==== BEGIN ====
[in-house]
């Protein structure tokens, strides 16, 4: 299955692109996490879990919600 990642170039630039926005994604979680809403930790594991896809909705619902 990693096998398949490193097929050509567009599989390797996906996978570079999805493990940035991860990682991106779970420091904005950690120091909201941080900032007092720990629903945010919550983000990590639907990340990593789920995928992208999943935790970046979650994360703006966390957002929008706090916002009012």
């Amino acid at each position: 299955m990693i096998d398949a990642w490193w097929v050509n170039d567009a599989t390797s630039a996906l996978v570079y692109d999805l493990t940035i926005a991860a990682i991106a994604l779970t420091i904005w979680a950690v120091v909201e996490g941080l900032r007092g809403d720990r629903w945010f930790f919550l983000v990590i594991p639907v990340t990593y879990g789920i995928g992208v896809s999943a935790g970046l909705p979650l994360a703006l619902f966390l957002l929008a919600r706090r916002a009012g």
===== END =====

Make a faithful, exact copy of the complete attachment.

[in-house]
């Protein structure tokens, strides 16, 4: 299955692109996490879990919600 990642170039630039926005994604979680809403930790594991896809909705619902 990693096998398949490193097929050509567009599989390797996906996978570079999805493990940035991860990682991106779970420091904005950690120091909201941080900032007092720990629903945010919550983000990590639907990340990593789920995928992208999943935790970046979650994360703006966390957002929008706090916002009012």
């Amino acid at each position: 299955m990693i096998d398949a990642w490193w097929v050509n170039d567009a599989t390797s630039a996906l996978v570079y692109d999805l493990t940035i926005a991860a990682i991106a994604l779970t420091i904005w979680a950690v120091v909201e996490g941080l900032r007092g809403d720990r629903w945010f930790f919550l983000v990590i594991p639907v990340t990593y879990g789920i995928g992208v896809s999943a935790g970046l909705p979650l994360a703006l619902f966390l957002l929008a919600r706090r916002a009012g």